WASHINGTON D.C.—The Trump Administration is experimenting with several new primary care payment models, including one that would shift providers to global payments.
Called the Primary Cares initiative, the aim is to push primary care providers to take on more risk, officials said.
“This initiative will radically elevate the importance of primary care in American medicine, move toward a system where providers are paid for outcomes rather than procedures and free doctors to focus on the patients in front of them, rather than the paperwork we send them,” said Health and Human Services Secretary Alex Azar during an announcement at the American Medical Association on Monday,
Primary Cares includes two tracks—Primary Care First and Direct Contracting—that will offer providers varied degrees of risk-sharing to encourage population-based primary care. HHS officials estimate the voluntary models could cover a quarter of Medicare fee-for-service beneficiaries. The Centers for Medicare & Medicaid Services are intending to begin accepting application requests over the next several months and to launch the models in January 2020.
Launching the new models is a “historic turning point in American healthcare," Azar said.
Primary Care First
Primary Care First is a five-year demonstration built on the existing Comprehensive Primary Care Plus program. It’s targeted to single or smaller primary care practices and will pay these providers a monthly flat fee for each patient, with the opportunity for greater shared savings if these patients stay healthy and out of the hospital.
The model includes about 10% downside risk which equates to about their revenue cycle cost already, said Center for Medicare and Medicaid Innovation head Adam Boehler.
There’s a second option under the Primary Care First umbrella as well, which will focus on seriously ill patients, and adjust the payments to meet the needs of this population. Providers that opt into the model can choose to focus in either area, but those who want to specialize in the SIP option must demonstrate the ability to effectively care for these patients first, CMS said in a fact sheet.
Boehler said that participants in either version of the model could see significant shared savings. For example, a physician earning $200,000 in Medicare reimbursement for a patient today could see $300,000 if that patient is kept healthy.
CMS will be measuring success based on risk-adjusted hospitalizations to prove patients are healthy and kept at home as much as possible, Boehler said.
“If you remember one thing today, it should be this: Primary Cares is a clear sign we’re changing the status quo,” Boehler said. “These are sweeping models.”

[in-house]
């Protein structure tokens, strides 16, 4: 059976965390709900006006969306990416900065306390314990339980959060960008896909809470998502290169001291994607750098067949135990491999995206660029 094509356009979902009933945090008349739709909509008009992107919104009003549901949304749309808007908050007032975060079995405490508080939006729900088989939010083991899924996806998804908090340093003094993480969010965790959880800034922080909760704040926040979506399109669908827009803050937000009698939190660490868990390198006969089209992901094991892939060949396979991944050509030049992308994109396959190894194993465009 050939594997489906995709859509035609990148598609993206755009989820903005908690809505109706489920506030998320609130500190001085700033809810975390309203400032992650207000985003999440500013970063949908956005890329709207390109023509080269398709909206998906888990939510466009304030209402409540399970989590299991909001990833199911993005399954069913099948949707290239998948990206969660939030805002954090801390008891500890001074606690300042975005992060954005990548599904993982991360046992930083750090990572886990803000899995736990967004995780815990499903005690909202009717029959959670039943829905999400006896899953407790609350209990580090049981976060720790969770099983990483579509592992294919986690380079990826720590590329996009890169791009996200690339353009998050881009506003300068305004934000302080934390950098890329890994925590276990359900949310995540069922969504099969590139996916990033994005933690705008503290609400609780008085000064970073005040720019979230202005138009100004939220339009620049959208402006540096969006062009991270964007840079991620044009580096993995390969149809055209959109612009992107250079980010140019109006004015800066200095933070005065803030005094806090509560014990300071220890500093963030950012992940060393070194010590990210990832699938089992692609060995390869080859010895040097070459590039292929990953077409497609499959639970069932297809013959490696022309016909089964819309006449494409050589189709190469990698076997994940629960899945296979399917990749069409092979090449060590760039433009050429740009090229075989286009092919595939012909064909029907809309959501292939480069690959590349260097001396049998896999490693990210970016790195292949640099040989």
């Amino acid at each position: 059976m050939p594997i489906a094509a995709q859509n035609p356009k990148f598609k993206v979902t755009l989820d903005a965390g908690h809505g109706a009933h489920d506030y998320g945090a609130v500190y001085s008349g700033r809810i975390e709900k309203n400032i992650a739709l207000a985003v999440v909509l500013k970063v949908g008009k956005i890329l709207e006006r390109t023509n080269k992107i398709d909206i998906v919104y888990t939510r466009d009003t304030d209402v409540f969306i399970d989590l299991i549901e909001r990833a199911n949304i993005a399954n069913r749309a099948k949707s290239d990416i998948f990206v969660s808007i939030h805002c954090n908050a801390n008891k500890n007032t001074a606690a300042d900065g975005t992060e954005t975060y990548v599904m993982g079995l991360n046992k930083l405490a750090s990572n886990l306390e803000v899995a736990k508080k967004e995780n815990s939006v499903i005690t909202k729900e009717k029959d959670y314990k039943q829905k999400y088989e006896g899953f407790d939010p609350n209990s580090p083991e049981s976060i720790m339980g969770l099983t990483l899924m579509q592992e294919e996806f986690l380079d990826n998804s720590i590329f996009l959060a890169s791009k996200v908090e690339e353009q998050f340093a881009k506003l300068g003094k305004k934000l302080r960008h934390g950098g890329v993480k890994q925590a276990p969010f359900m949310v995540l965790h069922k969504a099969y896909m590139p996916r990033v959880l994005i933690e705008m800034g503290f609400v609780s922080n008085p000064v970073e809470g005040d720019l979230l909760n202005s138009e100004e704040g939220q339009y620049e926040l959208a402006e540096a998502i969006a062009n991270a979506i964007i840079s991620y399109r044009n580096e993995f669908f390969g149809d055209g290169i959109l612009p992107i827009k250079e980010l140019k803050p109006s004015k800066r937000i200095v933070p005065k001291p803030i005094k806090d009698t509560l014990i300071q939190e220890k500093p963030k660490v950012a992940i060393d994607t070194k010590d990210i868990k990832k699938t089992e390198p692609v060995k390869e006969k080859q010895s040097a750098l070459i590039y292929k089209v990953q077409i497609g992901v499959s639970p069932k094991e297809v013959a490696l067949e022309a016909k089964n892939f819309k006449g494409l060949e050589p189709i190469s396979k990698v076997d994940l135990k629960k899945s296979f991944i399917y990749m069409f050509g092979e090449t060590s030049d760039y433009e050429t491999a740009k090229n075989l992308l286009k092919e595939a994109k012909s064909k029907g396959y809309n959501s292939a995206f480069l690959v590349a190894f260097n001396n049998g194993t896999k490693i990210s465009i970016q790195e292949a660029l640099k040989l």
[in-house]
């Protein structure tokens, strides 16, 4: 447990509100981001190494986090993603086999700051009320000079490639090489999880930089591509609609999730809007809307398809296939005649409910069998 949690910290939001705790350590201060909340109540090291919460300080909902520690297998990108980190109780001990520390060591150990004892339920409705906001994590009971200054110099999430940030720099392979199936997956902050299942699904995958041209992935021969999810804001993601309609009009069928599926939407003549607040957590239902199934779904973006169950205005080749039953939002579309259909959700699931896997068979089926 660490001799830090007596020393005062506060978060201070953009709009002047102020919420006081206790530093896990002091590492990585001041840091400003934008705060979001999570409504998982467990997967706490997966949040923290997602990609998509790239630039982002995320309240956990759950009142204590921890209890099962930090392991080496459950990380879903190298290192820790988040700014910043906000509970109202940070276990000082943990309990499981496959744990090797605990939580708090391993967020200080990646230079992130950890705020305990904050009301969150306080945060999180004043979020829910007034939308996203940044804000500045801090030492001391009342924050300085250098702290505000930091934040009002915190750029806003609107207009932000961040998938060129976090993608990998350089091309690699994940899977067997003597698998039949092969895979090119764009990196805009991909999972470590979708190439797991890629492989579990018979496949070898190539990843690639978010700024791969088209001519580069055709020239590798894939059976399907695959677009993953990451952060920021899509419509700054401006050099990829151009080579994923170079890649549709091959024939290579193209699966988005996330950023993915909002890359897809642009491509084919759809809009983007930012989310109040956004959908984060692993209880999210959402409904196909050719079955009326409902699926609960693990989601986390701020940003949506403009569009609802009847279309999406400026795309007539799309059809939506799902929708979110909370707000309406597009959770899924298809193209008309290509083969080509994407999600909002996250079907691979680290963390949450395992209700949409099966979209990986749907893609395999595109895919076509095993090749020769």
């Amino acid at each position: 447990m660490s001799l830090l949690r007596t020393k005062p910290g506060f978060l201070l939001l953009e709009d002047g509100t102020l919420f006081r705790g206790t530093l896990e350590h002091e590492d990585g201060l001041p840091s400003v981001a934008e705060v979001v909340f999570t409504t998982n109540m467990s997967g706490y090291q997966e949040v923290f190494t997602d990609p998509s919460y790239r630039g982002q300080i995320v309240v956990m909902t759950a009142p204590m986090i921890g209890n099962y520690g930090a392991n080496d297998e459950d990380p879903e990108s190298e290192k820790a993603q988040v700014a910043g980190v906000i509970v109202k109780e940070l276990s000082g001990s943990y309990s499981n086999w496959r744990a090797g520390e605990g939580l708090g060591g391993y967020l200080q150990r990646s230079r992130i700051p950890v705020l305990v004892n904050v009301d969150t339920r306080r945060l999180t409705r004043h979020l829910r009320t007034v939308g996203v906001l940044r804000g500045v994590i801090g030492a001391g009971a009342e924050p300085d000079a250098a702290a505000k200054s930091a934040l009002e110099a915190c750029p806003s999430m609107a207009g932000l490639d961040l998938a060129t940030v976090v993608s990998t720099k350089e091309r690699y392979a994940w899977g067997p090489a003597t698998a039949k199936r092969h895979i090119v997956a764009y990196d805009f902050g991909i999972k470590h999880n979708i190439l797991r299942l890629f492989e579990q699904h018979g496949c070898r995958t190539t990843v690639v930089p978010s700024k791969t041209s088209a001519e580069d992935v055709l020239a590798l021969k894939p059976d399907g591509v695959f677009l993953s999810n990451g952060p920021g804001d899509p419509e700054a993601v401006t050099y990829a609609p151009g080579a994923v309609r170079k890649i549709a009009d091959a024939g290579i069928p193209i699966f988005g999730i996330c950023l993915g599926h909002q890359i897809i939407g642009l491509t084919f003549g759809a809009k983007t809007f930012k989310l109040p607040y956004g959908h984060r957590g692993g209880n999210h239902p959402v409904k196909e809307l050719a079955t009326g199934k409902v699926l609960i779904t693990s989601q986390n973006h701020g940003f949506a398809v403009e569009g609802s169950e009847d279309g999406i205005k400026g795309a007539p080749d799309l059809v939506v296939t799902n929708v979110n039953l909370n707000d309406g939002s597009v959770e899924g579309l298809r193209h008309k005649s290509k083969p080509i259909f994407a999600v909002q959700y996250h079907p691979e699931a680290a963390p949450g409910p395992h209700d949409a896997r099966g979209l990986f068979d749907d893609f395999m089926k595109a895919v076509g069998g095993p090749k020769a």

There are three variants of the Direct Contracting track, CMS announced. This track is aimed at larger primary care organizations and those who have experience with taking on financial risk, such as those who participate in accountable care organizations.
Like Primary Care First uses CPC+ as a baseline, the Direct Contracting track is based on the Next Generation ACO program, CMS said. The track’s professional option allows participating providers to share in 50% of savings and losses, also based on predictable monthly payments for enhanced primary care services, Boehler said.
Under its global option, providers will take full risk and will earn 100% of savings, he said. In this approach, participating providers can choose monthly payments based solely on primary care services or they can expand that to include other services, Boehler said.
CMS is seeking feedback on the third approach, the geographic option, and plans to launch it later in 2020 based on responses. In this model, a provider organization would take on responsibility for the total cost of care for all Medicare beneficiaries in a specific geographic region, similar to a global budget. “This model is very important to our focus on empowering local communities to care of patients,” Boehler said.
Boehler said CMS is confident in its enrollment projections, though the models are voluntary because they’re designed around input from various provider groups. Primary Cares simplifies their work and offers financial incentives for quality, which should make it attractive to PCPs, he said.
There has been a focus on allowing for care models based on geographic regions at CMS for some time, as well, he said.
CMS Administrator Seema Verma said officials are also hoping that the model will draw interest beyond Medicare, too. CMS will be working with state officials to test the payment models in Medicaid in the future, she said, and Boehler has also been working with private payers on the matter.
Having a multi-payer approach is also likely to drive participation, she said.
“We have heard from many that there are providers ready and willing to take on more risk,” Verma said.